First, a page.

Books You Could Read

Here are some books I’ve read recently.


W. Arthur Lewis, The Evolution of the World Economic Order

This little book may have the highest insights-per-page density of any economics book I’ve read. This isn’t an unmixed blessing — what you’re getting here are the distilled conclusions of a lifetime’s work in development economics, without any of the concrete material that led to them. The central theme — among many fascinating side-trips — is a basically Ricardian vision of a three-class society in which conditions in agriculture fundamentally determine the possibilities for capitalist development, and landlords are the great enemies of progress.

Among the book’s many virtues is the way it demonstrates how Ricardo’s theories of trade has much more radical implications than the free-trade-is-good bromides it’s usually deployed in support of. As Lewis points out, the Ricardian model clearly shows that it is in the interests of the rich countries that poor countries develop their capacity to produce goods they are already specialized in (i.e. follow their comparative advantage). But it is in the interest of the poor countries themselves (except for the landlords) to develop their capacity to produce the goods currently produced by the rich countries.


Charles Sellers, The Market Revolution

Originally I’d picked up  some other history of the pre-Civil War United States. It referred dismissively to the idea that resistance to wage labor and to production for profit had been important to political and social developments in the early United States, and referenced The Market Revolution as the leading example of this now-discredited view. Ah, I thought, that’s the book I should be reading. I was not disappointed. The transition from use-value production by family units to market production by wage (and slave) labor turns out to be a very effective tool for organizing a general political and social history of the US from the end of the War of 1812 to the 1840s.


Richard Dawkins, The Ancestor’s Tale

I’d had this sitting around for ages and for some reason picked it up when I was unpacking a box of books. It’s a history of evolution, told through the conceit of a pilgrimage from modern humans back to the origins of life. Each pilgrim represents the last common ancestor of us and some other group of organisms. It may not be obvious at first but there is a definite number of such meeting points, no more than a few dozen, though obviously there is quite a bit of uncertainty about the more distant ones. It’s a very effective device for telling the story of evolution in an unfamiliar way, and, thankfully, Dawkins’ cranky politics are confined to a few footnotes.


Richard Werner, Princes of the Yen

Someone recommend this book to me in comments on this blog. It’s an original retelling of the story of Japan’s long postwar boom and long post-1980s stagnation that puts monetary policy at the center of both.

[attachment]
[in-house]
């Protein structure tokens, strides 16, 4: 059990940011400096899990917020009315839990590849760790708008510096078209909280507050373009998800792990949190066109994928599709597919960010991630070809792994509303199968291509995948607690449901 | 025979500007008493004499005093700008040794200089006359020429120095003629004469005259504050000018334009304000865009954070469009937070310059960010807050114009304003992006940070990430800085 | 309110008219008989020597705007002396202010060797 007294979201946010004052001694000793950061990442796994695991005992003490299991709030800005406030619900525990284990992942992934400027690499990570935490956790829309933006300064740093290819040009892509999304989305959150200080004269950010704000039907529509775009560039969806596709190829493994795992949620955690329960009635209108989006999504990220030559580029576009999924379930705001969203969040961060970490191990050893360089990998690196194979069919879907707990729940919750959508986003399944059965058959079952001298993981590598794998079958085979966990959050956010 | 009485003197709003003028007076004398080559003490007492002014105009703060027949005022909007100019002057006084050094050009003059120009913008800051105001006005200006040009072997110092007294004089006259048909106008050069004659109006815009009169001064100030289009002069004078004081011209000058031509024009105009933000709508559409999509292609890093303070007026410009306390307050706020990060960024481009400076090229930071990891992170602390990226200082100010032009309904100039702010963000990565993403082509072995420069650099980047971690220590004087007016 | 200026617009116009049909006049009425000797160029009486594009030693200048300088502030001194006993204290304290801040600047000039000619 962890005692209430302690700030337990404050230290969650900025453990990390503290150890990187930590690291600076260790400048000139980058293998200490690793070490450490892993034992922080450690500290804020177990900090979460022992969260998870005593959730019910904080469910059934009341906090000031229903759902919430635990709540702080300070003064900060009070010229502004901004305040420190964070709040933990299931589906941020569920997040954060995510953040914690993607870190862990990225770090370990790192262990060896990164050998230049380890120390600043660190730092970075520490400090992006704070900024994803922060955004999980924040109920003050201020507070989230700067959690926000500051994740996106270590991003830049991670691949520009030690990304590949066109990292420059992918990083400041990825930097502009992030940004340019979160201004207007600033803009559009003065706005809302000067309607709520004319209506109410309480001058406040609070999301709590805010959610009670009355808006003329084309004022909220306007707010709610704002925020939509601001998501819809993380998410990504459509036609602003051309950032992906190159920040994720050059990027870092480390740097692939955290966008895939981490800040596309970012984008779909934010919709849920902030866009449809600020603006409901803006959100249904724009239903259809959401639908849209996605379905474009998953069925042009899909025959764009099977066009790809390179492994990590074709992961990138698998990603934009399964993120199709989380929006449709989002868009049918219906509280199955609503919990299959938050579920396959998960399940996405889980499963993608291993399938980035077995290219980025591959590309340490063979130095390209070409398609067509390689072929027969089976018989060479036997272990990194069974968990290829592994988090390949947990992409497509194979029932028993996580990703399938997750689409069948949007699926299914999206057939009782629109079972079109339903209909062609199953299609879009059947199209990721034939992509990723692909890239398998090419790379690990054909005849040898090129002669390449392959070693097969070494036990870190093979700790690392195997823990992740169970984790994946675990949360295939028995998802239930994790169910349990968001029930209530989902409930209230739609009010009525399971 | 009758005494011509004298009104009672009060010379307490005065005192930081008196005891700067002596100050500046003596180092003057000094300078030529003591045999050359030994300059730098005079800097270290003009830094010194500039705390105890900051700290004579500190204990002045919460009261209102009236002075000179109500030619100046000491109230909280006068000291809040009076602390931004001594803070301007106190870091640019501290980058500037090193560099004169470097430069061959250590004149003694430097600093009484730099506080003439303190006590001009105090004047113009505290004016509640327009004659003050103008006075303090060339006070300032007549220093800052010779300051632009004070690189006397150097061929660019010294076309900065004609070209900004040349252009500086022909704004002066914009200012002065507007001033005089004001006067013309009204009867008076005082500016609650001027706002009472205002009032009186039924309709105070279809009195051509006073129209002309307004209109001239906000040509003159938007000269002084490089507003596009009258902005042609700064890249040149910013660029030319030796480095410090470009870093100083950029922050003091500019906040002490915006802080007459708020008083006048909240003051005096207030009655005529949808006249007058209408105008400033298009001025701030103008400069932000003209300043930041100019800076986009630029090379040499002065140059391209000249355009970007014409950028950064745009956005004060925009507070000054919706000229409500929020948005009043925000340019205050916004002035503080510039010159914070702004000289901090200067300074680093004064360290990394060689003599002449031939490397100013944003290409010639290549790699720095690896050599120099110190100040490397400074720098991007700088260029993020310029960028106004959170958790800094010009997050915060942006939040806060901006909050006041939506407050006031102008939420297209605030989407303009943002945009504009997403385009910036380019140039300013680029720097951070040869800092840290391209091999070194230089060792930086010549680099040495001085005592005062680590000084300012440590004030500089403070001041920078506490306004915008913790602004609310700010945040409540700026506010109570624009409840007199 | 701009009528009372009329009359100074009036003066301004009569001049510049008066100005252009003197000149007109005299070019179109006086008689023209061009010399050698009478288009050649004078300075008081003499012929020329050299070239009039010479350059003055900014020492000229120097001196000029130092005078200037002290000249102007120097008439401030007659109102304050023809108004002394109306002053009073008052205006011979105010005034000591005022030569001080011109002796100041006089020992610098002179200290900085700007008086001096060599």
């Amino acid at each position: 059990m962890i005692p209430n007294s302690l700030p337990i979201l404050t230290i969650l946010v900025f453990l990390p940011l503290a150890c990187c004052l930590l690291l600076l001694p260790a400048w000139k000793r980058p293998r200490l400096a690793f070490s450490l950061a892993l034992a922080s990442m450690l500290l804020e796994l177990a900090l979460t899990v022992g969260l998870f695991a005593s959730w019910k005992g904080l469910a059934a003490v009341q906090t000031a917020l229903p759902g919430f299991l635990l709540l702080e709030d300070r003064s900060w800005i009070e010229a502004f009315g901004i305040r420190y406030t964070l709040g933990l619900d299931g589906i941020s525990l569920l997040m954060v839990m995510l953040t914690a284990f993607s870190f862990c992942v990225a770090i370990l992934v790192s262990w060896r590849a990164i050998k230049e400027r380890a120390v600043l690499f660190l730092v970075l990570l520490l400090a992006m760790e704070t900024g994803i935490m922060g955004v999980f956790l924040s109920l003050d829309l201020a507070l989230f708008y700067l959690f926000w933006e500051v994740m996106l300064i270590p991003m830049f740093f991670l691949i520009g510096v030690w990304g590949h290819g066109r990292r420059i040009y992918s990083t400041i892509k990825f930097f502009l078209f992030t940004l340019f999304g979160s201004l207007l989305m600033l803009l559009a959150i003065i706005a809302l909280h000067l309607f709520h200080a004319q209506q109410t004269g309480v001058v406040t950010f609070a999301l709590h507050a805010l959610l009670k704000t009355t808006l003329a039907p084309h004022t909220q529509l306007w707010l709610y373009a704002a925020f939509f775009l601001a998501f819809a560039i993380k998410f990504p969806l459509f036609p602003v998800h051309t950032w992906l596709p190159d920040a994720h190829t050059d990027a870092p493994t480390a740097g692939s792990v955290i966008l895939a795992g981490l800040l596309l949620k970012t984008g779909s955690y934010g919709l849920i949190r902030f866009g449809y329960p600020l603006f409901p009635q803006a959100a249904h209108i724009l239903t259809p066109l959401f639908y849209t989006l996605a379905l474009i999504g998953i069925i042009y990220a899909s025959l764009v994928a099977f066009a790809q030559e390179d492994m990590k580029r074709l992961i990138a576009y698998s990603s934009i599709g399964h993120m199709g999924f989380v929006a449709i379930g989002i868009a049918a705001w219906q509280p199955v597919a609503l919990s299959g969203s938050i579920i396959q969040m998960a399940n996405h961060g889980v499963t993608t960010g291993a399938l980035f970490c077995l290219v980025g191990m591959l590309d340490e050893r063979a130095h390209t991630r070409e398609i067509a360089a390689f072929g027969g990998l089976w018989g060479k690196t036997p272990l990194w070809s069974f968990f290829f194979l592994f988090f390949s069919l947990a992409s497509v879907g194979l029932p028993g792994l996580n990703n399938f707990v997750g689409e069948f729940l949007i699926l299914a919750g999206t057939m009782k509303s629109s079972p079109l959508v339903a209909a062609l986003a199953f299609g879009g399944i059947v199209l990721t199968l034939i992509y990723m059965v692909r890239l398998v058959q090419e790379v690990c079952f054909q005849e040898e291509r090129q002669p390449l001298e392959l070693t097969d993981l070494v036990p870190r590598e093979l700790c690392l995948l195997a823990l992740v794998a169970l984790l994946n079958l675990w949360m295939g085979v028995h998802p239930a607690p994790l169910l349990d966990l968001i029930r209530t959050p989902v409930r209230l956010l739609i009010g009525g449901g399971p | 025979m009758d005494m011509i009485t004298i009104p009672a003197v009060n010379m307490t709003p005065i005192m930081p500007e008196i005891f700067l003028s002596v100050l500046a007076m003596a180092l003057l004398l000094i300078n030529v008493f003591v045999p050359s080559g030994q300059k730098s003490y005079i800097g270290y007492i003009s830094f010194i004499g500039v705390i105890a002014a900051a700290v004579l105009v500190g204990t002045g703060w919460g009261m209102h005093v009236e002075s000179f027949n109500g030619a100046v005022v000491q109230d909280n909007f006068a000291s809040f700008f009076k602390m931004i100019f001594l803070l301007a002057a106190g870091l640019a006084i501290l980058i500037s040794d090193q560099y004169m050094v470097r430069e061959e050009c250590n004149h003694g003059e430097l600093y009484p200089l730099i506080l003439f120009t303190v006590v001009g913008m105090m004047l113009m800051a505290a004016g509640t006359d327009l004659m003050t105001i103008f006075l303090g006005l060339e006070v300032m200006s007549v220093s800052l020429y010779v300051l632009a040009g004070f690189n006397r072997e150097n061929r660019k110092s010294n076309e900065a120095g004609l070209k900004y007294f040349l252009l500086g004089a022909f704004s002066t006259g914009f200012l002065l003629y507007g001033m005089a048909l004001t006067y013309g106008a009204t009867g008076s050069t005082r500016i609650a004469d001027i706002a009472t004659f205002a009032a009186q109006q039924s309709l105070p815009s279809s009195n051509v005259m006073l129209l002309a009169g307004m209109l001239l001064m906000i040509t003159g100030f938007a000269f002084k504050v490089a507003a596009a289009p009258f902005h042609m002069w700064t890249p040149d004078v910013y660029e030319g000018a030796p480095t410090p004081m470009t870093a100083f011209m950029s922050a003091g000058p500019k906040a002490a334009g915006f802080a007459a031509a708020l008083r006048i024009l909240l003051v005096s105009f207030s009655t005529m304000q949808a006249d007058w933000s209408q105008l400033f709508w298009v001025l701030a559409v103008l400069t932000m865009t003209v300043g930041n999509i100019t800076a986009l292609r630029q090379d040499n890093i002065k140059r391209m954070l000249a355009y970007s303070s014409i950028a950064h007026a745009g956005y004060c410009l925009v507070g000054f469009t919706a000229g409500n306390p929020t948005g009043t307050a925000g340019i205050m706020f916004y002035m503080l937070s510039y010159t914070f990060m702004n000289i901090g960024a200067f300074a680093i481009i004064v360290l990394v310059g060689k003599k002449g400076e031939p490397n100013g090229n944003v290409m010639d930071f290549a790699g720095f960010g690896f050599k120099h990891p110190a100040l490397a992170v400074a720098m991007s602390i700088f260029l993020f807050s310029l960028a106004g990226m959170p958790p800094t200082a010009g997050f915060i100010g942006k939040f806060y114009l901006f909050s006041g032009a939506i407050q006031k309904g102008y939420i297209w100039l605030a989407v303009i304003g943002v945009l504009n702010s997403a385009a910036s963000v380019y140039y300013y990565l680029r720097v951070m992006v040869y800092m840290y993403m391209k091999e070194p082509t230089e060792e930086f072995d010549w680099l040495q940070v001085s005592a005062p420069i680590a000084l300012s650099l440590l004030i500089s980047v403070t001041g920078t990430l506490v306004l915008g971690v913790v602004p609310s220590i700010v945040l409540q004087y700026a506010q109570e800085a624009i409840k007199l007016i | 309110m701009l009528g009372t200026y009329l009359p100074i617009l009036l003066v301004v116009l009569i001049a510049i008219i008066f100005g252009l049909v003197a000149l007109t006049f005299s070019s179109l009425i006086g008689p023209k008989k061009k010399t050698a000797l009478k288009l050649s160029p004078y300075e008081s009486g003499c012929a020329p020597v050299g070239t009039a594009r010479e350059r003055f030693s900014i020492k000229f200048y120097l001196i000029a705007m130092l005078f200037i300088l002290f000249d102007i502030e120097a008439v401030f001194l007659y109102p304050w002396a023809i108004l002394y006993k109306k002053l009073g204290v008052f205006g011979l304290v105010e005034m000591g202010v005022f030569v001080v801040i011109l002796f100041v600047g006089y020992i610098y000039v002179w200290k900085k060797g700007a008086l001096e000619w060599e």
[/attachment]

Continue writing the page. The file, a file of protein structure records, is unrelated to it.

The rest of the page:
The basic argument is that the distinctive features of Japanese capitalism are a product of wartime mobilization, not some ancient features of Japanese culture; Werner’s claim that 1920s Japan was as liberal as the US or UK on most economic dimensions is consistent with other things I’ve read. The central feature of wartime planning that was preserved after 1945 was direct allocation of credit by the state — not officially, but via “window guidance” to banks on the desired volume and direction of lending. Initially this was controlled by the Ministry of Finance but in the 1980s, Werner argues, the Bank of Japan became increasing independent, and the key decisionmakers there — the “princes of the yen” of the title — saw their control over credit as a tool to dismantle the distinctive features of postwar Japanese capitalism. His claim that the crisis was deliberately provoke and prolonged in order to push through a broader agenda of liberalization is highly relevant as a precedent for what’s happening in Europe today — though I have to admit that his evidence for it is more suggestive than dispositive.


Ray Madoff, Immortality and the Law

I stole this from Mike Konczal when I was visiting him last year; he was using it for a piece in The Nation. It’s a fascinating discussion of a question I’d never thought about much before — the legal status of dead people.

The argument is that the US is an outlier, in that it grants dead people no rights over their bodies — instructions about the disposal of remains have no legal force — but grants wealthowners almost unlimited freedom to dispose of their property however they wish. In most European countries, by contrast, children and other family members are entitled to a substantial share of the estate regardless of the wishes of the deceased. Piketty, incidentally, is critical of these rules, on the grounds that they reinforce inherited wealth, but the US has its own ways of maintaining fortunes across generations. As Madoff points out, the “rule against perpetuities” now exists only in law school classrooms. While at one time it was possible to leave wealth in trust only for named individuals, it is now perfectly possible to set up a trust to benefit your decendents unto the last generation. Even better, you can keep your property itself in the trust, allowing your heirs only an income, or the use of it (as with a house); this protects it from the taxman, your children’s creditors, and their own spendthrift ways. Of course the law is not the whole story here; whether the US has the norms and institutions to actually maintain such perpetual wealth remains to be seen.